Raise your hand if you have a ton of unplayed games in your Steam library. If you’re anything like me, you’re probably mired in a bog of sale and bundle acquisitions that you’d never be able to play in three or four lifetimes.
If that’s your fate, you are not alone.
Ars Technica has quantified a number of traits of the Steam gaming ecosystem using a new tool, the aptly named Steam Gauge. Their analysis mashes up a broad range of data, ferreting out obvious things like the most-owned and most-played games to some really nifty stuff, like crossing "owned" versus "played" numbers to reveal the extent of unplayed "freebie" games. There’s a chart detailing the games with the most hours put into them, which brings up a lot of strategy titles one might not have guessed were so popular. For those games that offer both single- and multi-player components, they compare the time spent in each mode. The icing on the cake? Median number of hours per user and game, just so you can compare your own shame to everyone else’s.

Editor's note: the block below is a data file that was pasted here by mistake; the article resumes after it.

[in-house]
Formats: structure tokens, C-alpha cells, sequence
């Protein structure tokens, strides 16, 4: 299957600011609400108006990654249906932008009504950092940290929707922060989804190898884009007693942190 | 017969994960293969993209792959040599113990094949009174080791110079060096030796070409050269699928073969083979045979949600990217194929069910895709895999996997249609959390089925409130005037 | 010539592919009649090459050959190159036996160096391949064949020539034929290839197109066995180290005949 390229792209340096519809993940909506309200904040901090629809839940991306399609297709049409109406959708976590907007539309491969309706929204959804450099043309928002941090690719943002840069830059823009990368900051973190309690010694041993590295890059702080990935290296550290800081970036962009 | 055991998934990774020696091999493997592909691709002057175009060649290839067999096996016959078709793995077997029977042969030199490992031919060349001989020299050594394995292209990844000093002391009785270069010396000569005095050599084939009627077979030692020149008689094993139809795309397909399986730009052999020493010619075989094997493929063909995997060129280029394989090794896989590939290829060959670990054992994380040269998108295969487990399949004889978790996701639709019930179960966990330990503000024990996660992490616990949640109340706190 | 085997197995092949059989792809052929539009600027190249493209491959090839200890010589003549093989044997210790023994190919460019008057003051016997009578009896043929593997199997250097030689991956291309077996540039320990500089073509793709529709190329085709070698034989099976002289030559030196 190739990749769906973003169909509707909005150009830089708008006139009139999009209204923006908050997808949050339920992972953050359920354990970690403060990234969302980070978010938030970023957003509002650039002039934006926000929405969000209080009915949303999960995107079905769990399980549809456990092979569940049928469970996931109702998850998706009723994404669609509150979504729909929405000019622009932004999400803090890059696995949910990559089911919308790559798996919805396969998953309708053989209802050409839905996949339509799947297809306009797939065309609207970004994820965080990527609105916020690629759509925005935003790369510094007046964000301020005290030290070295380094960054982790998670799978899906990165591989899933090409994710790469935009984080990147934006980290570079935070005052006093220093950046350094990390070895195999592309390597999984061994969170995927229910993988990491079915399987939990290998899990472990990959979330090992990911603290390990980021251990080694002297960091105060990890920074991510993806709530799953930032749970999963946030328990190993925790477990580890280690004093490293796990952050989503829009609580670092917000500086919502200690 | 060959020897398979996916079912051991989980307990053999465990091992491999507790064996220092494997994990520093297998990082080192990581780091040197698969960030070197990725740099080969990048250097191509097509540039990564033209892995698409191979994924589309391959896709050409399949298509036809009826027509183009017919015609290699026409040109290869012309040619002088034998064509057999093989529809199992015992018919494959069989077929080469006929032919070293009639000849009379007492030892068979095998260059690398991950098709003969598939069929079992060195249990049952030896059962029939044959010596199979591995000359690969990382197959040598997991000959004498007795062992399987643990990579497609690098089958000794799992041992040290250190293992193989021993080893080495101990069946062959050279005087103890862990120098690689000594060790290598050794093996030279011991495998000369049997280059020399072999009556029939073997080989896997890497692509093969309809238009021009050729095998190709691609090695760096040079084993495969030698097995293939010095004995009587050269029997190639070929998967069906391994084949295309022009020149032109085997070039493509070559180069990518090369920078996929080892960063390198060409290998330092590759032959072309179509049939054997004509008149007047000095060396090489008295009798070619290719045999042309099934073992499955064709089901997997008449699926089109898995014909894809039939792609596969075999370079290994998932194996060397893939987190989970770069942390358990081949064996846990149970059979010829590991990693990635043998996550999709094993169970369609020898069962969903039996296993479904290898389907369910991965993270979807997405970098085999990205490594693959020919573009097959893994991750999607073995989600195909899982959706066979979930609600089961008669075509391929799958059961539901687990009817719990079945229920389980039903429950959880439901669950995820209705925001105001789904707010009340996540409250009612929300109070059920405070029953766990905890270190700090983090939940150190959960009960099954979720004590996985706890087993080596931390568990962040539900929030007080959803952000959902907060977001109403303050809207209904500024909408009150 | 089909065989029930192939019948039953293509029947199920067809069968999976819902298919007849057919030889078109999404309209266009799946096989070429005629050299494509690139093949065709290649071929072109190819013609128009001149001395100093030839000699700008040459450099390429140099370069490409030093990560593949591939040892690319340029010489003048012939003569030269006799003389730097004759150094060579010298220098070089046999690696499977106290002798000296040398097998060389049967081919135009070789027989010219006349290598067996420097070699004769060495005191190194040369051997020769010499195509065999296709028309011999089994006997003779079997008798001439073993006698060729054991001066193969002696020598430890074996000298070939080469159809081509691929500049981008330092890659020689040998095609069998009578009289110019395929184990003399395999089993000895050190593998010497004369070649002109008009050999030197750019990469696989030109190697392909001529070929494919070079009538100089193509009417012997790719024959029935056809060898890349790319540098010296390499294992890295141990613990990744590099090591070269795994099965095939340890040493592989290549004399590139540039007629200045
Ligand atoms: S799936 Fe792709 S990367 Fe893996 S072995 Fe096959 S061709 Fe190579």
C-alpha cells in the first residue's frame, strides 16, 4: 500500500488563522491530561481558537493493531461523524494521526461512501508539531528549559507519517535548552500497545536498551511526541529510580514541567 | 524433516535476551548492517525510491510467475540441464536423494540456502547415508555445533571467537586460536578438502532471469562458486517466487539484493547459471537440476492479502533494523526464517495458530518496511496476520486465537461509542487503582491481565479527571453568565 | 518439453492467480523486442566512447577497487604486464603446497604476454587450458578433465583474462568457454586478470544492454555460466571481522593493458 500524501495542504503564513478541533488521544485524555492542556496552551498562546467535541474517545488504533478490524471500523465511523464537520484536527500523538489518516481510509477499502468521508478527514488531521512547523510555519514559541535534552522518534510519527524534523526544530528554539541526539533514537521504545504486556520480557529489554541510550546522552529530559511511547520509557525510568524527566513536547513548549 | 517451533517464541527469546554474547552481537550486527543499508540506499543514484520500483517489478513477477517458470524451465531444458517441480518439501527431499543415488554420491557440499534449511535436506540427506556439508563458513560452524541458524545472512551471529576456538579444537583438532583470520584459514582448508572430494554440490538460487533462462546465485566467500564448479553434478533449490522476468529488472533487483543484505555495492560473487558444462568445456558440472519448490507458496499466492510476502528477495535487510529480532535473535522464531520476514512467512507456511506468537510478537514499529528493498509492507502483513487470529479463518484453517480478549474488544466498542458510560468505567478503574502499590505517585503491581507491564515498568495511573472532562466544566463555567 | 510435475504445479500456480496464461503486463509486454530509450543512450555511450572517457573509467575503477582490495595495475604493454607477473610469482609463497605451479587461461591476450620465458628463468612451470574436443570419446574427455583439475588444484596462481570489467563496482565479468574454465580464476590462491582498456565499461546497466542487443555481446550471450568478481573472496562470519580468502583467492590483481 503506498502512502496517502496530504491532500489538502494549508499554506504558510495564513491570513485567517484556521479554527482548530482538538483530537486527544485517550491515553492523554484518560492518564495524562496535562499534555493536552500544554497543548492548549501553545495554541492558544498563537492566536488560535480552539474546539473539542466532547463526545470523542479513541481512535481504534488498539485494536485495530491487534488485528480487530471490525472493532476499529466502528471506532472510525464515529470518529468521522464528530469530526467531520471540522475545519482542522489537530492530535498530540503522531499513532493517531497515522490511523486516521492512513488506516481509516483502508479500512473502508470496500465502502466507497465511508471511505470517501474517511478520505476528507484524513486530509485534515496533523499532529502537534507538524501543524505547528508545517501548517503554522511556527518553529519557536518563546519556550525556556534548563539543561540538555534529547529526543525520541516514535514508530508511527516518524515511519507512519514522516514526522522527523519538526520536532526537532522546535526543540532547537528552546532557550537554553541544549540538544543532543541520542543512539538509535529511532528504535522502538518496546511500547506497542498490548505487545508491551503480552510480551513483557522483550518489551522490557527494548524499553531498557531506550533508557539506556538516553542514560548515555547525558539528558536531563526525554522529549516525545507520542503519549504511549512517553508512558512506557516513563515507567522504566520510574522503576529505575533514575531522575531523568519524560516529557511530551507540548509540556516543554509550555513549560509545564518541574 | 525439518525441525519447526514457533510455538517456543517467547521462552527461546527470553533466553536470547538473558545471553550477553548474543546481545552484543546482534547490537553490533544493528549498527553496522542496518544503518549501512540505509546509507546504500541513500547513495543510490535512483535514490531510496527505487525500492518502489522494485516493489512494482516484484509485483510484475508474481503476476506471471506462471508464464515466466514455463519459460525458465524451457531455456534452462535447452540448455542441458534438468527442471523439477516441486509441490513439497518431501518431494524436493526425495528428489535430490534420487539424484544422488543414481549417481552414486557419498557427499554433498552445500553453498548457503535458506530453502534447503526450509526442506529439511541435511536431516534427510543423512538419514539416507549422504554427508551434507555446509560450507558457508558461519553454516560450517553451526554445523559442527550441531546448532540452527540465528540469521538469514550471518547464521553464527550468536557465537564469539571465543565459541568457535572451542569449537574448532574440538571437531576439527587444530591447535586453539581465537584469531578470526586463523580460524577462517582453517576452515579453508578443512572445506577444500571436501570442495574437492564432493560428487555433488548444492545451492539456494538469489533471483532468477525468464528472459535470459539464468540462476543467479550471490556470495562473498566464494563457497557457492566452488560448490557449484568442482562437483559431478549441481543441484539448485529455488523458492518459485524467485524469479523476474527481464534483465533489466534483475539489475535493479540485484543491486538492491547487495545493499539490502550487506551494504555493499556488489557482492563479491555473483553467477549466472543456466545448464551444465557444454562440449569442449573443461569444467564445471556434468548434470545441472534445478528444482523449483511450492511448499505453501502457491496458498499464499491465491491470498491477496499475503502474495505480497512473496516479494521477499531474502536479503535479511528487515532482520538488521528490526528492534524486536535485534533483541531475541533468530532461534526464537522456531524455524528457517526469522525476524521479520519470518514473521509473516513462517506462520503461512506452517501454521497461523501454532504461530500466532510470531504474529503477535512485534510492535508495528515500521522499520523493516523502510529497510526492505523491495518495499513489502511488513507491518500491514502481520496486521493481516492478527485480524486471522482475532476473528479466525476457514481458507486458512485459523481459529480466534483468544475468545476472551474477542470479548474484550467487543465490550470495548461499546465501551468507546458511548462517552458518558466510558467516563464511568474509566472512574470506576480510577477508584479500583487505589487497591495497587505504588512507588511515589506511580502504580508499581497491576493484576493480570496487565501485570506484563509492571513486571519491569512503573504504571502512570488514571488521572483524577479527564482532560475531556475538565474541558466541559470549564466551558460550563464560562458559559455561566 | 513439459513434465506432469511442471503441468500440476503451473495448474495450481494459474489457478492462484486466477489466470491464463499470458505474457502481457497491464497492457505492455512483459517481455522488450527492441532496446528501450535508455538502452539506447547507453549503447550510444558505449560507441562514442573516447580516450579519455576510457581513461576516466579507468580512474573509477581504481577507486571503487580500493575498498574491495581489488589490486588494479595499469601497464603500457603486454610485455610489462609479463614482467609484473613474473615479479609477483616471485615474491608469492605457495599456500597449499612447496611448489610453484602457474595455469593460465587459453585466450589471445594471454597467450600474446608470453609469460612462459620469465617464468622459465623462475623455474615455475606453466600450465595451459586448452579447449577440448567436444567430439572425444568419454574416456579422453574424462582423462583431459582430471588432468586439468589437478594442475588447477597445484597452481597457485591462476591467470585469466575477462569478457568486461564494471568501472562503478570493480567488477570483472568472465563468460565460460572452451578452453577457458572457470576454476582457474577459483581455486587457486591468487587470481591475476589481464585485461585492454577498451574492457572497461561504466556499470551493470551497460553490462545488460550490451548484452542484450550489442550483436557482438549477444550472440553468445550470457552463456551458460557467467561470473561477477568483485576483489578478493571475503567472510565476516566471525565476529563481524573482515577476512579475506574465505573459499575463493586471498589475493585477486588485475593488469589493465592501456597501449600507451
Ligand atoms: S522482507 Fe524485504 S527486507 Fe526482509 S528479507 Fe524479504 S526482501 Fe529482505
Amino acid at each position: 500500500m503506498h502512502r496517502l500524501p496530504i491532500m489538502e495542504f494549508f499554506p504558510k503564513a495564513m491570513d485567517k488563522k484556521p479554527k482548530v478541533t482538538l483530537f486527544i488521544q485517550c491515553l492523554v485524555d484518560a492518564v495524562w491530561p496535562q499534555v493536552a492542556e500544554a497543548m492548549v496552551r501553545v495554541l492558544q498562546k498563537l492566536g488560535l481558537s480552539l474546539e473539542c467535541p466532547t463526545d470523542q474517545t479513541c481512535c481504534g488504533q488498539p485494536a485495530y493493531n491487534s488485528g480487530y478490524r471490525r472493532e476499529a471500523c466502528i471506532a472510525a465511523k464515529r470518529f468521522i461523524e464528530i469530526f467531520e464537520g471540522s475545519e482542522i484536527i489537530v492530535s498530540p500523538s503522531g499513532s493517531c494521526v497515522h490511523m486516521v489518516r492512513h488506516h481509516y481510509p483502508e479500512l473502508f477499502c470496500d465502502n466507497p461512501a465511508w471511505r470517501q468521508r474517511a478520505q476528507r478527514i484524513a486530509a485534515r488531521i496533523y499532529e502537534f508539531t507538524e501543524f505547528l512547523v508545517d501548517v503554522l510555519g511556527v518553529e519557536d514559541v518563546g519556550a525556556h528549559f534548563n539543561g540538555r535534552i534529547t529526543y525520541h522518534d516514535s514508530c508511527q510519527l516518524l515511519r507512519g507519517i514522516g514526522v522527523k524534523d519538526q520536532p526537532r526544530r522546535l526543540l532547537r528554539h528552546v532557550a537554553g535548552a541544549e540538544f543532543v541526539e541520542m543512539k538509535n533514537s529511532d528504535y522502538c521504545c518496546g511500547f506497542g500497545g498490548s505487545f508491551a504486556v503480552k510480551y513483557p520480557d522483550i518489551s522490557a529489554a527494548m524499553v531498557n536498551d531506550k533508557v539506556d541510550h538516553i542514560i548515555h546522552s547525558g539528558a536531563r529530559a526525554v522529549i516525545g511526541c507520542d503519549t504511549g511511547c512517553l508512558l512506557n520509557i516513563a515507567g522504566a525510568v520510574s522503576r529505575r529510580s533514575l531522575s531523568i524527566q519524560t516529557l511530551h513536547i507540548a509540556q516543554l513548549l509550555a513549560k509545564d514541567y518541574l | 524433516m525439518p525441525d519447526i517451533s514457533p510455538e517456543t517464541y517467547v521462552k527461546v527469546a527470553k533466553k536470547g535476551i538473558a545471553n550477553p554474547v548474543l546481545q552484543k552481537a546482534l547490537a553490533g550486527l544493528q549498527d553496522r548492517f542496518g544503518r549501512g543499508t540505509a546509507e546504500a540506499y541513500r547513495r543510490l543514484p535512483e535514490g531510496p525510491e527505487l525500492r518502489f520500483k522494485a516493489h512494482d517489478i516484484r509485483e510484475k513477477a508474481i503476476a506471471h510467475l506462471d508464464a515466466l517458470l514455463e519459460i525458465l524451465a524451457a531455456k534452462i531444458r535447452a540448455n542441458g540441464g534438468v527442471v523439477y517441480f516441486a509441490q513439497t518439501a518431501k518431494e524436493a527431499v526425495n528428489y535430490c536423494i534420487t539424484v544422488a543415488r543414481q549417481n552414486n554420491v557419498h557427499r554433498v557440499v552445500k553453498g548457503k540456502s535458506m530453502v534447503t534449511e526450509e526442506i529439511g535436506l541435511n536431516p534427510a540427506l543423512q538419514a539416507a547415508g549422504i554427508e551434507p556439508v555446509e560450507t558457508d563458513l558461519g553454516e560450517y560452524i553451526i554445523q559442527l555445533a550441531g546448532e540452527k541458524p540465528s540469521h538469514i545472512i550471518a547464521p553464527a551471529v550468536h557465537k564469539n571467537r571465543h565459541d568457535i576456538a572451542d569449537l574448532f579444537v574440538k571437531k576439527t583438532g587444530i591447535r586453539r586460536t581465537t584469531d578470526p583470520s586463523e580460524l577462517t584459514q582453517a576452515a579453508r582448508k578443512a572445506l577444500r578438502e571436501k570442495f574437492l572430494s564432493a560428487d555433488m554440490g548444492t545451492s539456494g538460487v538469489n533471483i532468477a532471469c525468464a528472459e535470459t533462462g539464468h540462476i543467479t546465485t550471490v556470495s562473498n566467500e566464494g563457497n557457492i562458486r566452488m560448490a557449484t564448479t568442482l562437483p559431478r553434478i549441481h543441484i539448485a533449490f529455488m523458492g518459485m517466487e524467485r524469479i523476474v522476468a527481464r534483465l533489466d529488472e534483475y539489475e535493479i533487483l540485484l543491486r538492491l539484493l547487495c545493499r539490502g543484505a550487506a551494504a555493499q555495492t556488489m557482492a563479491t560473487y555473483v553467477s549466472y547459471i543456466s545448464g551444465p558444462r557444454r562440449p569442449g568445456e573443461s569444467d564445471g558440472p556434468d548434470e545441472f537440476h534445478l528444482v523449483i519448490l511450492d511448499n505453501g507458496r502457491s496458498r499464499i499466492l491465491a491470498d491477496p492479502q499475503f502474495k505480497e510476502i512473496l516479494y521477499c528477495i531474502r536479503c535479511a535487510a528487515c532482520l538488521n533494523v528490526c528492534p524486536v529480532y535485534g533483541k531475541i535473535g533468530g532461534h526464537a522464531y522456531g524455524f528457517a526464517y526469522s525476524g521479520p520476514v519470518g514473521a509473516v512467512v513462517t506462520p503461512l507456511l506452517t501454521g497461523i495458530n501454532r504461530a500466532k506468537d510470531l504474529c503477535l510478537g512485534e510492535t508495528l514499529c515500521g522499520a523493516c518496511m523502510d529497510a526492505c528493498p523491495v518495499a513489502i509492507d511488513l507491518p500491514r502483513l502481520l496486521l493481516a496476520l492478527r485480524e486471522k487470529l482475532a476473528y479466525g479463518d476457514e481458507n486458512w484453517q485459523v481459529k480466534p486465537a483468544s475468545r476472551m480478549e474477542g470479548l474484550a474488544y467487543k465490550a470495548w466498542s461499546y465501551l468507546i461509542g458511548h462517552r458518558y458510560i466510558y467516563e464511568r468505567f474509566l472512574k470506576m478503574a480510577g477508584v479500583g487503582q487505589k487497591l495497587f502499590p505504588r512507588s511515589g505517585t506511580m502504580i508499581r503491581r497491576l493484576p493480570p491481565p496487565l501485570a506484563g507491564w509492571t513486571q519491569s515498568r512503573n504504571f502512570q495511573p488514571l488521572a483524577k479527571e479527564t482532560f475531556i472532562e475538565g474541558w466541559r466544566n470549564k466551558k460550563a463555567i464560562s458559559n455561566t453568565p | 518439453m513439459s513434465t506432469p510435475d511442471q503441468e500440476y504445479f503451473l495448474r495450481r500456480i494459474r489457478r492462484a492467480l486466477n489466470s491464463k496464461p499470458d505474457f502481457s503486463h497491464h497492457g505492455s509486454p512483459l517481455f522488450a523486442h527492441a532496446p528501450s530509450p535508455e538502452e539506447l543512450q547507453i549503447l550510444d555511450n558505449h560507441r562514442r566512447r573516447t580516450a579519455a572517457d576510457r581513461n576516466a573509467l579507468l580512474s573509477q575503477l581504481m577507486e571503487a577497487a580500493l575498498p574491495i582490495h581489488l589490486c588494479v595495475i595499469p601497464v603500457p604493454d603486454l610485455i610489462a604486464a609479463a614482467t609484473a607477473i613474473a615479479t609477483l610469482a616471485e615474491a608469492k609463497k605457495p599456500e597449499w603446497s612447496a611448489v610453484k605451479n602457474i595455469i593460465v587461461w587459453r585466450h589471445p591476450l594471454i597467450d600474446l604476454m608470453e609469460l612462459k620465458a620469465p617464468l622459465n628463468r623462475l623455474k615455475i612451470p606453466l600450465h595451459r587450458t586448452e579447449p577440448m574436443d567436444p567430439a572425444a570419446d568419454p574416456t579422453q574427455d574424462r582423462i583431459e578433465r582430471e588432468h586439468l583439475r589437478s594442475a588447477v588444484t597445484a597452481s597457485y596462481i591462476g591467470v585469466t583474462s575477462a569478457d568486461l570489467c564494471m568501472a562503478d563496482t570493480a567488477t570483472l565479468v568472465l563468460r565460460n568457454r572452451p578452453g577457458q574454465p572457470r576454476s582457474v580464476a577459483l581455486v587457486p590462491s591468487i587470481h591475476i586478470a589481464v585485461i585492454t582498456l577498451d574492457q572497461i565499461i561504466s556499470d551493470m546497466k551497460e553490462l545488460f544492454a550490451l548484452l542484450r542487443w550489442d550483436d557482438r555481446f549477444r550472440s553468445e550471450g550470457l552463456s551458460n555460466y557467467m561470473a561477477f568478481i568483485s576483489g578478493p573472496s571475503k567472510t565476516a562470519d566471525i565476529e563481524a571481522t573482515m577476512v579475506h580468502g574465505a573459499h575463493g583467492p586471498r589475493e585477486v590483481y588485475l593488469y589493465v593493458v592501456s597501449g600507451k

Let’s say that I don’t fare all that well, especially when it comes to the sheer number of hours sunk into Civilization V while a host of other games in my library remain virtually untouched.
Ars’ collected data also reveals approximate sales figures for many titles. Somewhat against what I’d expect, even in indie-friendly and greenlit Steam land, the lion’s share of the market goes to the big hitters.
This analysis draws from publicly-available data, but not just from Steam’s stats page. Oh, no. The authors took it upon themselves to scrape data programmatically from a sample portion of the Steam Community’s user profiles. Those profiles are public by default and include data about the games played and hours spent in them. In true geek fashion, they went at it with an Amazon EC2 instance and some scripting and database work.
Some spoilers: 37% of owned games are never played, lending credence to the idea that we buy far more bundles than we need. DotA 2‘s player base really is as massive as you’ve been led to believe, and Team Fortress 2 is still huge after seven years and the transition to a free-to-play model. I won’t spoil the rest, but the whole article is worth reading.